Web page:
Older people are often lonely. If they don’t have a spouse, good friends, or family close by, people with malicious intentions may try to befriend them and steal their money. Because of this, relatives should be on the lookout for new “friendships” an older person suddenly develops.
An elderly Holocaust survivor and her husband lost nearly all of their life savings to a woman who served as their live-in nurse. The woman’s grandson described the nurse as the couple’s best friend and was horrified that she’d stolen such a large amount of money from them.
Who Commits Elder Financial Abuse?
The main perpetrators of financial abuse against the elderly can be relatives, spouses, or someone else a senior holds in their confidence.
Family Members & Friends
While some might think that strangers are the most common perpetrators of financial abuse, the opposite is true. The NCEA reported that 53% of elder financial abuse cases were committed by family members such as adult children or spouses.
For example, police accused a man and his ex-wife of stealing over $350,000 from his elderly mother’s bank accounts. All the money was gone within a few years, and a friend of the victim had to start covering her expenses.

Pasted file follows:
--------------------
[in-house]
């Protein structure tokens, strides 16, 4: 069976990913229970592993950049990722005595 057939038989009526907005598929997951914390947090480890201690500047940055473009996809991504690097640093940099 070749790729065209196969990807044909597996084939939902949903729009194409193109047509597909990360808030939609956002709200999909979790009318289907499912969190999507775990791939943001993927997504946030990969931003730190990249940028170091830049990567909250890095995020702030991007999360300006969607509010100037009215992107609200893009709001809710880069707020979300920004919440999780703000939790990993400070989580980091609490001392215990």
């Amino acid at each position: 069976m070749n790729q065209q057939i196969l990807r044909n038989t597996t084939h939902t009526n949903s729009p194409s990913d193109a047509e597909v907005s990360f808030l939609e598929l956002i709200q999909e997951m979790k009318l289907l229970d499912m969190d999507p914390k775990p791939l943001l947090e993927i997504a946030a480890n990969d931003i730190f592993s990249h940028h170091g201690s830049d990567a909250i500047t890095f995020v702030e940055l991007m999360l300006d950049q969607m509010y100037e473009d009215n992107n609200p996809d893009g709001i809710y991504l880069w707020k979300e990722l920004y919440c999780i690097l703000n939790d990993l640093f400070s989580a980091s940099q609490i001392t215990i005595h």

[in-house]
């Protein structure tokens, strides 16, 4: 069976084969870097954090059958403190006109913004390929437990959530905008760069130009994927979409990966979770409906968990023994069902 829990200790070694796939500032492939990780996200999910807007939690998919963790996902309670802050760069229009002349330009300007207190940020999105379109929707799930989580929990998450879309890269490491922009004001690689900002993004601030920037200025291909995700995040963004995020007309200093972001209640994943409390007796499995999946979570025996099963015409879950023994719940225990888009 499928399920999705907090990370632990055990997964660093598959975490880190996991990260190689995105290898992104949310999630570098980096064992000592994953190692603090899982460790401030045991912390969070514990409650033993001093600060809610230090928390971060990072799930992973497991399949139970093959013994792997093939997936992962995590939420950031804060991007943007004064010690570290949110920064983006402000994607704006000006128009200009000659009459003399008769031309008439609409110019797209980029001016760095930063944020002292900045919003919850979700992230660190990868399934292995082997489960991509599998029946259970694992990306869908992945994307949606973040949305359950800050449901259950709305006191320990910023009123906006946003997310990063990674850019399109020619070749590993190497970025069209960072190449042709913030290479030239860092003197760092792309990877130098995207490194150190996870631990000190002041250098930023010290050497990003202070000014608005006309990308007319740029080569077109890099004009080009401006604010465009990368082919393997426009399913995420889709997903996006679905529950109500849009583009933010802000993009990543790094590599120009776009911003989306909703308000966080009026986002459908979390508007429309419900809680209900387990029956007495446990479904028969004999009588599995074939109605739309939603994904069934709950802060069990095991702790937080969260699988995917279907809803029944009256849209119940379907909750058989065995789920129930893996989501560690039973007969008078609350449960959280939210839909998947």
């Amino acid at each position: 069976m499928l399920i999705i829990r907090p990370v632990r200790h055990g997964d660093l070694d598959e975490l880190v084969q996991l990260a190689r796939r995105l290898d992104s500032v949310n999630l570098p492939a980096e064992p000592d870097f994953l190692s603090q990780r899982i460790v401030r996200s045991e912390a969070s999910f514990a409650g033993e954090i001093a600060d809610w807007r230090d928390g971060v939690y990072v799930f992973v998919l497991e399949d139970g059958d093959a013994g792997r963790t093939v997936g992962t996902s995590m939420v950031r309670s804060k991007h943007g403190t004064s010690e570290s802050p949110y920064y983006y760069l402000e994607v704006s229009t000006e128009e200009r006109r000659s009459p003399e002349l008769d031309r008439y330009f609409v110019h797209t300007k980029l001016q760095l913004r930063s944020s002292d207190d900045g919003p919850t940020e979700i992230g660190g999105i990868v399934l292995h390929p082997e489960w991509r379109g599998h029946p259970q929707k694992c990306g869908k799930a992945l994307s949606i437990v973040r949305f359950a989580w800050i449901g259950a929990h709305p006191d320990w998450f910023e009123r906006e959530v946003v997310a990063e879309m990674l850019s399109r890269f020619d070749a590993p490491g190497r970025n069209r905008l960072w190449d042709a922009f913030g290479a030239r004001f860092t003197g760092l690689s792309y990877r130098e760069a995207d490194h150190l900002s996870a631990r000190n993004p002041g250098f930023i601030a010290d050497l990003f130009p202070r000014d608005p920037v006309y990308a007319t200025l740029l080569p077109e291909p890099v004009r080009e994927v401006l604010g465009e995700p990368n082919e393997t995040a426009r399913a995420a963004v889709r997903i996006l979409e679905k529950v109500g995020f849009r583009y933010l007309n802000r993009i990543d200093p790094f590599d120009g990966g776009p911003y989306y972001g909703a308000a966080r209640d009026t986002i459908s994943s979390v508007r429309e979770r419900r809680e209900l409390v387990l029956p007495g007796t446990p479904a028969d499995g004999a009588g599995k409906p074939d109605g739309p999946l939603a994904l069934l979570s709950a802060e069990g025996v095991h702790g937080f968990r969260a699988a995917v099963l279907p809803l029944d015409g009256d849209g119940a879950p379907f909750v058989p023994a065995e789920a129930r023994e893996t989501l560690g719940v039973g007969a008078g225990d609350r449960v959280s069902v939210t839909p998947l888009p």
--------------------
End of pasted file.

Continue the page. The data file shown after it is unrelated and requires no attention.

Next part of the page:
Lawyers & Financial Planners
Older people may put their trust in lawyers, managers, or financial advisors to keep their assets safe. However, these people sometimes abuse their position of power to exploit their clients.
A notable case of elder financial abuse occurred in 2005, when 71-year-old musician Leonard Cohen learned his manager had stolen over $5 million from him. His manager was later ordered to pay almost $10 million back and to serve 18 months in jail.
Nursing Home Staff & Caregivers
Financial abuse in nursing homes may occur in a variety of ways. Staff can take cash or ATM cards out of a resident’s purse or wallet, write checks in their name, or steal through other means.
An Iowa woman was sentenced to two years in jail after taking over the power of attorney from a disabled Army veteran living in a nursing home. The power of attorney gives someone legal control over another’s assets. In total, she spent more than $120,000 of the victim’s money.
Not every case of elder financial abuse is committed by a family member or a caregiver. Every year, phone and email scams deprive seniors of their finances.
Perpetrators may pretend:
- The elder has won a sweepstakes
- They are a relative who needs money
- They are bank examiners
- They are contractors and that the elder’s house needs repairs
An elderly woman lost over $35,000 after a Florida pastor posed as a contractor and made faulty renovations to her home. Police later arrested the man.
Why Do People Commit Financial Elder Abuse?
People financially abuse elders because they choose money over the trust and well-being of the older person. This is particularly true when the elder is a family member.
Family members who commit elder financial abuse may: